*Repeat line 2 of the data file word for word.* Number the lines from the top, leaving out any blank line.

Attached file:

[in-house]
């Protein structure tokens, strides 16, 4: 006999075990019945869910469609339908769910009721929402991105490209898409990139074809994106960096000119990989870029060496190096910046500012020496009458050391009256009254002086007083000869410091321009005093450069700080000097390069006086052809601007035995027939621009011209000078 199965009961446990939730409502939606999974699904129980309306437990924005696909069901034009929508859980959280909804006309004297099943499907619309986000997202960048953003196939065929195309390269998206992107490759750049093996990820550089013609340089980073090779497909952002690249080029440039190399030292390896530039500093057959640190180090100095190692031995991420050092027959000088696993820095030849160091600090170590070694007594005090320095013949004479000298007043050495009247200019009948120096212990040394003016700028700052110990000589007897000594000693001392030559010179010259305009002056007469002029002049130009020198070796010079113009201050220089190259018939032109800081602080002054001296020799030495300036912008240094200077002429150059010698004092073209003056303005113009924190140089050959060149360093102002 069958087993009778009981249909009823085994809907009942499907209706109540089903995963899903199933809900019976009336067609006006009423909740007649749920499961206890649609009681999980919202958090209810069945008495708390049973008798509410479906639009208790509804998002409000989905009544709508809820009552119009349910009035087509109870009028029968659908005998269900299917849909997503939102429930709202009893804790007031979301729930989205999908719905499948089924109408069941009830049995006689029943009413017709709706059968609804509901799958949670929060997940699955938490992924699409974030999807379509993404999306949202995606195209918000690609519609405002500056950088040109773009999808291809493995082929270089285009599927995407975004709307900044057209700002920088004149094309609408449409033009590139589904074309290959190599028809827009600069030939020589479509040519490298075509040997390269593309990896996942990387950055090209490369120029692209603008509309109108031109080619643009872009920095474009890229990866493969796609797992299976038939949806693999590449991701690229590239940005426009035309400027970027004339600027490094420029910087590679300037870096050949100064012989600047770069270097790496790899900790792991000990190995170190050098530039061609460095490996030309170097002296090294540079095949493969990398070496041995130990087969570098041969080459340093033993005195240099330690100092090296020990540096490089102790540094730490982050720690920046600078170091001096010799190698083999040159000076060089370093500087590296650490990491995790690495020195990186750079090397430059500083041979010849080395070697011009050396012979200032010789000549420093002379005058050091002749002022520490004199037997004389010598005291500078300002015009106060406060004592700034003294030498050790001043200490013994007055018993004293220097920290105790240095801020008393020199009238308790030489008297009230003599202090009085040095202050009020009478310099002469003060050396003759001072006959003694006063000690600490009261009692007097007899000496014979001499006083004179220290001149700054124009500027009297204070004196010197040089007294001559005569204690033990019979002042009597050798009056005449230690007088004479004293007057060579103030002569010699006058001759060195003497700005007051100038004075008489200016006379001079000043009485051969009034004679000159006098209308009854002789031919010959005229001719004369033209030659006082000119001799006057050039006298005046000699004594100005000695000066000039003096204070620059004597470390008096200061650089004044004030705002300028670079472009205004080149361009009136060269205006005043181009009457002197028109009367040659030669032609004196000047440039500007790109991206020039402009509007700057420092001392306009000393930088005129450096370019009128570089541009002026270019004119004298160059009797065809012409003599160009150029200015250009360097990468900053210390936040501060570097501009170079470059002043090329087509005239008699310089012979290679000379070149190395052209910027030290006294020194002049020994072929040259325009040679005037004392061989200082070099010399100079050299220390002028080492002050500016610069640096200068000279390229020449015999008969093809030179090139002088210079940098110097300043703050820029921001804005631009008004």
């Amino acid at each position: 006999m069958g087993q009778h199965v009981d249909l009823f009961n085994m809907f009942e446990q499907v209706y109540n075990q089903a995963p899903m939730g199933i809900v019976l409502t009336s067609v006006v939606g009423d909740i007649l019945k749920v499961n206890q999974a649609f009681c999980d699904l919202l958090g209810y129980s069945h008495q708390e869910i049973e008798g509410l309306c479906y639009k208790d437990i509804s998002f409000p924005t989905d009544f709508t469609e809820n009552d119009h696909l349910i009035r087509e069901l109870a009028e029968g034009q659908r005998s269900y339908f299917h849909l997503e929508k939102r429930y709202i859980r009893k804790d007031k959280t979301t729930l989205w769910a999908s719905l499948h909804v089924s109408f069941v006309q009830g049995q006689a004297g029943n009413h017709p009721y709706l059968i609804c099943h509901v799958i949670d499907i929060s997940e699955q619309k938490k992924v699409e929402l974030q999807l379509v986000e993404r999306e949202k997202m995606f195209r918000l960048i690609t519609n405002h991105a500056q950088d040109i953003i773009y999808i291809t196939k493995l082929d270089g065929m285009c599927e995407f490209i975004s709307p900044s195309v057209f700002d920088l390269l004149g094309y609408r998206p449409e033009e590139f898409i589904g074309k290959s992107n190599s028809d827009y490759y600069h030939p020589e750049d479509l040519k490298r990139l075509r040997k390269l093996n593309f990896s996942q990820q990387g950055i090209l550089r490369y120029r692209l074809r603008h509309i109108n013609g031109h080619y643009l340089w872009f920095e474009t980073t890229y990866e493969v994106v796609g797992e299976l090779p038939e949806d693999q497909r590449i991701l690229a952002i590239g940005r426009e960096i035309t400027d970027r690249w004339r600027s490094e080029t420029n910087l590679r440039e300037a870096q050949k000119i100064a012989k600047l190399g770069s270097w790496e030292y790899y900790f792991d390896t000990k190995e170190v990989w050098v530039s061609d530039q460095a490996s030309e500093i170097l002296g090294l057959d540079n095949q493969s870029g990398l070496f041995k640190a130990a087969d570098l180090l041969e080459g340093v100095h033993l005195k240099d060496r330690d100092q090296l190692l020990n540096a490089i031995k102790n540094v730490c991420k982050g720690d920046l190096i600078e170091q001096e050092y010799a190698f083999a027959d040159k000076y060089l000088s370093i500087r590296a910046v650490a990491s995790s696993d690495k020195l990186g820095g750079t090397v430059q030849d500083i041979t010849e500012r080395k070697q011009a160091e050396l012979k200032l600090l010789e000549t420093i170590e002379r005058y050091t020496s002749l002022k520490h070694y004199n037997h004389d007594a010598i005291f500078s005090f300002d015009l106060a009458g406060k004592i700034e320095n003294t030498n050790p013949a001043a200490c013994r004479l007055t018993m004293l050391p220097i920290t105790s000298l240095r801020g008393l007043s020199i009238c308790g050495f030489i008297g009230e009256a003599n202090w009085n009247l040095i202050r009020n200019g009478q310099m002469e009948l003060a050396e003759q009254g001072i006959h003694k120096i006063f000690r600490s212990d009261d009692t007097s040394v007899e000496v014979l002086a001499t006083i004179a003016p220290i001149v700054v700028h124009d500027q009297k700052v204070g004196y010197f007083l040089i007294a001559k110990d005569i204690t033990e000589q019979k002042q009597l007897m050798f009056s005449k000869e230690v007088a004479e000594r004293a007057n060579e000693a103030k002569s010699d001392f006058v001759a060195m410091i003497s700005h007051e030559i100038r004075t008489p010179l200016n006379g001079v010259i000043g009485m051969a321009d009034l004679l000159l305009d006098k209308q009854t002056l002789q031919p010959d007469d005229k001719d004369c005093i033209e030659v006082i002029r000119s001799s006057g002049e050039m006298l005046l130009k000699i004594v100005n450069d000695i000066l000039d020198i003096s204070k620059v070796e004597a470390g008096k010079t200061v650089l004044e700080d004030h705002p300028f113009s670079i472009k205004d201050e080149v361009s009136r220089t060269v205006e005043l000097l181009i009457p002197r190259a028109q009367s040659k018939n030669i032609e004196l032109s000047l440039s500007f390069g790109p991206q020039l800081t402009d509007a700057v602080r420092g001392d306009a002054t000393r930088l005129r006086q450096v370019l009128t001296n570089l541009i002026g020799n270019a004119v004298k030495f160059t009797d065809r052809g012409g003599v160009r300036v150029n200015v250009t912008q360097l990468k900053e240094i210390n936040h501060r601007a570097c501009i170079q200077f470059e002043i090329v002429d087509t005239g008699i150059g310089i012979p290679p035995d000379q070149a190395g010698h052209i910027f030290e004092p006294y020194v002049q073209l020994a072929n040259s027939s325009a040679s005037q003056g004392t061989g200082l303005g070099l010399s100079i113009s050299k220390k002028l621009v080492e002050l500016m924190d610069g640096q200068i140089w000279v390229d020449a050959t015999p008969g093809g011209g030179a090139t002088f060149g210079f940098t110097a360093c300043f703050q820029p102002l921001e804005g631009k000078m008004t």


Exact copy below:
């Protein structure tokens, strides 16, 4: 006999075990019945869910469609339908769910009721929402991105490209898409990139074809994106960096000119990989870029060496190096910046500012020496009458050391009256009254002086007083000869410091321009005093450069700080000097390069006086052809601007035995027939621009011209000078 199965009961446990939730409502939606999974699904129980309306437990924005696909069901034009929508859980959280909804006309004297099943499907619309986000997202960048953003196939065929195309390269998206992107490759750049093996990820550089013609340089980073090779497909952002690249080029440039190399030292390896530039500093057959640190180090100095190692031995991420050092027959000088696993820095030849160091600090170590070694007594005090320095013949004479000298007043050495009247200019009948120096212990040394003016700028700052110990000589007897000594000693001392030559010179010259305009002056007469002029002049130009020198070796010079113009201050220089190259018939032109800081602080002054001296020799030495300036912008240094200077002429150059010698004092073209003056303005113009924190140089050959060149360093102002 069958087993009778009981249909009823085994809907009942499907209706109540089903995963899903199933809900019976009336067609006006009423909740007649749920499961206890649609009681999980919202958090209810069945008495708390049973008798509410479906639009208790509804998002409000989905009544709508809820009552119009349910009035087509109870009028029968659908005998269900299917849909997503939102429930709202009893804790007031979301729930989205999908719905499948089924109408069941009830049995006689029943009413017709709706059968609804509901799958949670929060997940699955938490992924699409974030999807379509993404999306949202995606195209918000690609519609405002500056950088040109773009999808291809493995082929270089285009599927995407975004709307900044057209700002920088004149094309609408449409033009590139589904074309290959190599028809827009600069030939020589479509040519490298075509040997390269593309990896996942990387950055090209490369120029692209603008509309109108031109080619643009872009920095474009890229990866493969796609797992299976038939949806693999590449991701690229590239940005426009035309400027970027004339600027490094420029910087590679300037870096050949100064012989600047770069270097790496790899900790792991000990190995170190050098530039061609460095490996030309170097002296090294540079095949493969990398070496041995130990087969570098041969080459340093033993005195240099330690100092090296020990540096490089102790540094730490982050720690920046600078170091001096010799190698083999040159000076060089370093500087590296650490990491995790690495020195990186750079090397430059500083041979010849080395070697011009050396012979200032010789000549420093002379005058050091002749002022520490004199037997004389010598005291500078300002015009106060406060004592700034003294030498050790001043200490013994007055018993004293220097920290105790240095801020008393020199009238308790030489008297009230003599202090009085040095202050009020009478310099002469003060050396003759001072006959003694006063000690600490009261009692007097007899000496014979001499006083004179220290001149700054124009500027009297204070004196010197040089007294001559005569204690033990019979002042009597050798009056005449230690007088004479004293007057060579103030002569010699006058001759060195003497700005007051100038004075008489200016006379001079000043009485051969009034004679000159006098209308009854002789031919010959005229001719004369033209030659006082000119001799006057050039006298005046000699004594100005000695000066000039003096204070620059004597470390008096200061650089004044004030705002300028670079472009205004080149361009009136060269205006005043181009009457002197028109009367040659030669032609004196000047440039500007790109991206020039402009509007700057420092001392306009000393930088005129450096370019009128570089541009002026270019004119004298160059009797065809012409003599160009150029200015250009360097990468900053210390936040501060570097501009170079470059002043090329087509005239008699310089012979290679000379070149190395052209910027030290006294020194002049020994072929040259325009040679005037004392061989200082070099010399100079050299220390002028080492002050500016610069640096200068000279390229020449015999008969093809030179090139002088210079940098110097300043703050820029921001804005631009008004």